Thursday, July 12, 2012

Blood on Our Hands

Yesterday I had to be in the "big city," which meant I would be near a Best Buy store.  On their website, Best Buy advertises that they will take in old electronics for recycling.  The variety amazed me:  televisions, computers, cell phones, game systems, pedometers, even household appliances.  I had several items that I had been saving over the years for just such an opportunity, so I loaded up my trunk and headed out of town.  The process was pretty simple, with bins right at the door for the smaller items, such as power cords.  For the old desktop and printer, I had to go to customer service and sign a document stating I was turning the items in to be recycled and that I would not come back looking for the items.  (I could see a misunderstanding occurring with someone thinking they dropped off a computer for repairs only to learn it had been recycled!)

Recycling those items was important to me for a couple of reasons, but I did have mixed feelings about it.  One thing of which I was painfully aware was that all the plastic would not likely be recycled - plus the pollution, environmental devastation, etc. that occurred due to the manufacture of the products would not go away.  Although I was glad to know that at least some of the components would not go to landfill, there is also a dark side to recycling electronics as most are shipped overseas (but that is another story).  I also know about the world conflict caused by many of the minerals used in electronics and was glad that reusing the minerals might alleviate some of the problem.

My biggest concern about electronics is what are called "blood" or "conflict" minerals.  The main minerals in this group are cassiterite, wolframite, columbite-tantalite (aka coltan), and gold.  Tin and tungsten are also considered conflict minerals.    Except for the gold and tin, most of us have probably never heard of these minerals, but they are very important for our modern, Western lifestyle.  These minerals are used in devices such as cell phones, laptops, and MP3 players.  

The problem is that most of the minerals are illegally obtained from the Democratic Republic of Congo (DRC), a war-torn area where the monies finance brutal militias.  In an attempt to restrict the flow of illegal minerals, Congress has passed laws such as the Congo Conflict Materials Act of 2009 and the 2010 Dodd-Frank Act which require that firms verify the minerals they use in manufacturing are not obtained from the DRC or neighboring countries.  Monitoring this has proved difficult and the electronics industry has actively sought more lenient regulations, spending about $2 million on lobbying.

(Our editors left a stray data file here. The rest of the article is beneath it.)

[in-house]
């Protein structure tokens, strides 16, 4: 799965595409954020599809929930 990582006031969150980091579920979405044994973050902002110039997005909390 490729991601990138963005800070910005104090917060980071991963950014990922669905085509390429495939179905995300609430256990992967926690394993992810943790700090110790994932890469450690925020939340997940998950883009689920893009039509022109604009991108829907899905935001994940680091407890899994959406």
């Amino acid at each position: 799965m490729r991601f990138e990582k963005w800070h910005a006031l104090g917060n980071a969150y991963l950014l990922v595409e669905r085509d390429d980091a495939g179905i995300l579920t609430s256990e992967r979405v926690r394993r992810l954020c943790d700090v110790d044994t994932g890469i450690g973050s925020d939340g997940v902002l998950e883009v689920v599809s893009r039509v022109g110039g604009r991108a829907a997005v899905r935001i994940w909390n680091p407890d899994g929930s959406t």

Most Americans are not aware of the brutal Second Congo War.  This war, involving eight African nations and 25 armed groups, is the deadliest conflict since World War II, with over five million deaths.  Although the war officially ended in 2003, it continues to rage, taking as many as 45,000 lives per month due to famine and disease, as well as violence.  Almost half of the deceased are young children.  Much of the conflict is fueled by the quest for blood minerals.

This war is especially devastating to women and children.  Soldiers use rape as a weapon of war because raping a woman means destroying the social fabric of a community.  48 women are raped each hour in the DRC.  Estimates put the total number of women raped anywhere between 300,000 and 1.5 million.  According to The Guardian, approximately 12% of Congolese women have been raped at least once. The sheer number of rapes have led some to call it a "war on women."  

Children are also suffering from the conflict and from the quest for the conflict minerals.  Children as young as 10 are often forced or coerced into the mines, working under slave-like conditions in dark and dangerous tunnels, working shifts as long as 48-hours.  Don't forget, conflict minerals are found in gaming systems such as Play Station and XBox, which are fixtures in the lives of most American children.  One website points out the hypocrisy with a quote by former British Member of Parliament, Oona King: "Kids in Congo were being sent down mines to die so that kids in Europe and America could kill imaginary aliens in their living rooms."

In addition to the cost inflicted on humans, mining conflict minerals is also devastating to the environment.  Mining pollutes water sources and damages land that could be used for agriculture.  In an extremely impoverished nation, lack of drinking water or healthy soil causes even more deaths.  Fragile ecosystems are also damaged by the mining.  

The trailer for the film "Blood in the Mobile" offers a stark contrast between the dirty and dangerous reality of the mines and the slick, clean marketing of cell phones (unfortunately this film is only available in Europe):

The blood is on our hands as we continue to demand better and faster technology.  No longer satisfied with the latest version of a cell phone or computer, we quickly trade in our older models whenever our contract is up and we're eligible for a "free" phone - or sooner if we're willing to pay the financial price.  Question is, do we understand the ultimate price? 

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